Badenoch Bar, 510 Dobbies’ Loan, Glasgow.
William Smith Robb had this old pub in the 1880s, he never altered the interior as he thought there was no need to upgrade the old fashioned pub, he was either very tight or he wanted to preserve the interior of the old pub. For years old Mr Robb who seemed to be rather conservative in his notions as to the requirements of a modern bar, and just plodded away regardless of the changes that were taking place around him. In 1894 Duncan MacKintosh acquired the business from retired Mr Robb. Duncan immediately had the old pub upgraded installing a new semi-circular bar counter and gantry, a large room capable of accommodating about twenty people had been fitted out. Two tables were placed transversely across the room and on the western side a large fireplace was a feature of the place.
Mr Duncan MacKintosh was a true Highlander, full of enthusiasm for everything Celtic. He was born near the picturesque village of Kingussie in Badenoch at the base of the great Grampian chain, stretching in unbroken line from Banffshire in the east to Fort William in the west. Kingussie was then a popular summer resort. It’s praises have been sung in enduring language by Professor Blackie and by minor poets.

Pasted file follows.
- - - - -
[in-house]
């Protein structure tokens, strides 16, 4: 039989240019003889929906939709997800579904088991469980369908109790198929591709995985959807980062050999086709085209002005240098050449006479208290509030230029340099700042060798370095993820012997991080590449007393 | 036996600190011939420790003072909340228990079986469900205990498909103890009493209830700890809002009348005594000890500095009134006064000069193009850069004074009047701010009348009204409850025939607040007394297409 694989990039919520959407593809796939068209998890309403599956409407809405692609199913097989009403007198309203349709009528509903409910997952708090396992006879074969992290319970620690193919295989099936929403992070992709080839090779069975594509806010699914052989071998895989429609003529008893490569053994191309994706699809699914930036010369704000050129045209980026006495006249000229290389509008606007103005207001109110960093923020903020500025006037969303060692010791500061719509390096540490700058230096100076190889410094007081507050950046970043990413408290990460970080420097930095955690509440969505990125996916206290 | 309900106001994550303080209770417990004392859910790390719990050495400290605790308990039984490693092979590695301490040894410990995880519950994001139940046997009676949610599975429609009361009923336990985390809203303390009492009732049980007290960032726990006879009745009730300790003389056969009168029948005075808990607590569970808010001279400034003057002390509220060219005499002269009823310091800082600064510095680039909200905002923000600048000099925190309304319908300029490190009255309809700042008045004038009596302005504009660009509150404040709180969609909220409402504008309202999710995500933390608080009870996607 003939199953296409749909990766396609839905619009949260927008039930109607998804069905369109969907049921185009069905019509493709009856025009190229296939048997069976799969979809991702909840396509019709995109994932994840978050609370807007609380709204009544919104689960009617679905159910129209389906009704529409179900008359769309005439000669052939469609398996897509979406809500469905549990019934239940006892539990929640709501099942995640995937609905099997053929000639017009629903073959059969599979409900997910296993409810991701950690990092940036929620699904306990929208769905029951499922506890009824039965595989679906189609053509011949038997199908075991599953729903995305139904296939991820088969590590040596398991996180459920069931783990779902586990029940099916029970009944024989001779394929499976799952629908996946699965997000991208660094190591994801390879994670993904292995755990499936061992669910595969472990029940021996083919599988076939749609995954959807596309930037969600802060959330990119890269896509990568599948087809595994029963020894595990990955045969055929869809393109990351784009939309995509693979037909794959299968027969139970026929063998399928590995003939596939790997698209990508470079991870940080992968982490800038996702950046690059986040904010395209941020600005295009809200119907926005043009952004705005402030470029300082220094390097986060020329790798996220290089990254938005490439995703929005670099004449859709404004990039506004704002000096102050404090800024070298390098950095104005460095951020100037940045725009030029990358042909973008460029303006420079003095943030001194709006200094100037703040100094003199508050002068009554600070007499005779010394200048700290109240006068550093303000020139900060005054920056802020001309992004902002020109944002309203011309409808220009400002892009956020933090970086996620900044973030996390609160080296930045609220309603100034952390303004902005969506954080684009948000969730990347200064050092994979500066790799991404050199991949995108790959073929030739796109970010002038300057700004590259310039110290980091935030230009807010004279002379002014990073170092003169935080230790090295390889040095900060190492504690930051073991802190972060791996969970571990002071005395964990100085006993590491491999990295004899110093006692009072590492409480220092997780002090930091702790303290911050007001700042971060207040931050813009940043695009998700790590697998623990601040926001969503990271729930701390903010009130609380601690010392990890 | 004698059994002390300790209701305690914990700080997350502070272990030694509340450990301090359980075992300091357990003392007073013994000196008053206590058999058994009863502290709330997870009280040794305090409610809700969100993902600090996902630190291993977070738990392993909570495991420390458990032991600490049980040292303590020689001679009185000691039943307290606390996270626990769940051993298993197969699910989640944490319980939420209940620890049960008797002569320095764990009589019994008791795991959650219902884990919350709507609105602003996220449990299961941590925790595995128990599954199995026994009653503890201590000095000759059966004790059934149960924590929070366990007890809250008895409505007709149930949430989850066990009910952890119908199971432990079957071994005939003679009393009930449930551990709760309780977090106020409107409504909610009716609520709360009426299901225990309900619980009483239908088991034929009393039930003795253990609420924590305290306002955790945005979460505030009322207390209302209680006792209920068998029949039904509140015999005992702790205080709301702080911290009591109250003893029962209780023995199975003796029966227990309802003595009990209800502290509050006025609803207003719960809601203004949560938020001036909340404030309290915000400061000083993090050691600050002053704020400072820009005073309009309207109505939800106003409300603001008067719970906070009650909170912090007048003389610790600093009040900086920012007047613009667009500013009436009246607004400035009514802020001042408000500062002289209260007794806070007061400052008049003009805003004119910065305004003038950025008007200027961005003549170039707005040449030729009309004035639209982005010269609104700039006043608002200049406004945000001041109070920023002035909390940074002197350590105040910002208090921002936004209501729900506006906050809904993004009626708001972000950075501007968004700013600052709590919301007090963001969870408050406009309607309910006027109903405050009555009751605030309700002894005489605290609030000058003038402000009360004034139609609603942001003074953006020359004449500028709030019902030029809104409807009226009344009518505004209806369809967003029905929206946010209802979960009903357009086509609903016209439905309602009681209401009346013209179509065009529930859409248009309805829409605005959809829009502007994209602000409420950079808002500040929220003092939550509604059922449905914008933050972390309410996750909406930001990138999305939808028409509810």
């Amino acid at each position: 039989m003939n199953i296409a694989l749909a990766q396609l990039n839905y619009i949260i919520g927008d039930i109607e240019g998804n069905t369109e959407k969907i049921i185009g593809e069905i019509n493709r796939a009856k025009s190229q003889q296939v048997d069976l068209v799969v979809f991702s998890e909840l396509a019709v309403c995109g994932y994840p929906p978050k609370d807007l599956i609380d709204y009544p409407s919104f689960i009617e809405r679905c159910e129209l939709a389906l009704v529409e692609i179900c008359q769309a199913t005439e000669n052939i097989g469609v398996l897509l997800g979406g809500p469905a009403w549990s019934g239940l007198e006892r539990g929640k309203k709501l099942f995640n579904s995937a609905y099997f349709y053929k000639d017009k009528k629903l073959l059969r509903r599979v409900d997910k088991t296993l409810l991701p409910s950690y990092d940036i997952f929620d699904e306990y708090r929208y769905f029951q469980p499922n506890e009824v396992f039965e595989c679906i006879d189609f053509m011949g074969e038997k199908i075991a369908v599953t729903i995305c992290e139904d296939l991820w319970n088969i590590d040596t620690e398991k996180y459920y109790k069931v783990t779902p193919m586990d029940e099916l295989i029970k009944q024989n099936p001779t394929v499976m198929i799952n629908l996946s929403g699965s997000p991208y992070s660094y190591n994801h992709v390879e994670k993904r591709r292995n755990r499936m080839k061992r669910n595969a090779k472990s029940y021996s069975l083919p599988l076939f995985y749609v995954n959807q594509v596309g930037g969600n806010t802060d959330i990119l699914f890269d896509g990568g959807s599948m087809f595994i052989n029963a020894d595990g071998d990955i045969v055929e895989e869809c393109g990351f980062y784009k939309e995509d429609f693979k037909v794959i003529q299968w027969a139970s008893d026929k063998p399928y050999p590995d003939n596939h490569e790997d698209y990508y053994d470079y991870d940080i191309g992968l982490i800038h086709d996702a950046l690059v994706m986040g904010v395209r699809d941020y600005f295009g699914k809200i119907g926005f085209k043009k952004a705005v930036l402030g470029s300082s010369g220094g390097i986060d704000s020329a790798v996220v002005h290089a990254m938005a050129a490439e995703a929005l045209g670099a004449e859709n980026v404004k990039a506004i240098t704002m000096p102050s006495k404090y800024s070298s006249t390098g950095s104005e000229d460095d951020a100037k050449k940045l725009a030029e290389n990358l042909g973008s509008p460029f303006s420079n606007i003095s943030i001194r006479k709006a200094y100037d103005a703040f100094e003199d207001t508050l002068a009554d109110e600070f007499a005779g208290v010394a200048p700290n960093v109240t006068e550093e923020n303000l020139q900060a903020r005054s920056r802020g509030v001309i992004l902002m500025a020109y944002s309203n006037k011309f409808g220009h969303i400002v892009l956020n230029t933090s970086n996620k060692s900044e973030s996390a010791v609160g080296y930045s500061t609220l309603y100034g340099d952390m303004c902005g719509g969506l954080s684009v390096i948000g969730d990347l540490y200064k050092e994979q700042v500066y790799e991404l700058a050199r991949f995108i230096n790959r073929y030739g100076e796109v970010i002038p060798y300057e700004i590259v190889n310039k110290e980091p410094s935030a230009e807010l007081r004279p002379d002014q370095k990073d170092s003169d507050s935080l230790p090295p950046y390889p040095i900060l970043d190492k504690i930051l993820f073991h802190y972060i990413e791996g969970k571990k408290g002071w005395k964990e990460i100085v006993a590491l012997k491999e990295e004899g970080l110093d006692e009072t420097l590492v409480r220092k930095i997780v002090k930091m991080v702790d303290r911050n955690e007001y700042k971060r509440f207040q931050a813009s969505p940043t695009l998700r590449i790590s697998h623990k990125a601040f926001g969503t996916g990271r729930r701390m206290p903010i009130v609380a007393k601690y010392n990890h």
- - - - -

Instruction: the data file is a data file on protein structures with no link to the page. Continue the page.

Mr MacKintosh was deservedly proud of his native district. He was for a number of years associated with the trade. For nine years he was connected with the firm of James Calder & Co., Brewers and Distillers.
Highlanders in the area made the Badenoch Bar their rendezvous, Mr MacKintosh was the only Gaelic speaking Celt with a licence within the district. He was secretary of the Clydesdale Highland games.
277 Dobbie’s Loan, 164 Milton Street, Glasgow.
The Broomhill Bar, 1960s.
The Broomhill Bar was situated at the corner of Dobbie’s Loan and 164Milton Street.
In 1895 Mary Shaw Fraser acquired the old licence, she paid the Caledonian Railway Company who owned the property £40 per year. Mrs Fraser continued to struggle in the pub until the end of the First World War.
Other names on the licence was John Broadfoot who ran the pub in the 1930s and Frank Yuile who served the locals here in the 1960s before it was demolished.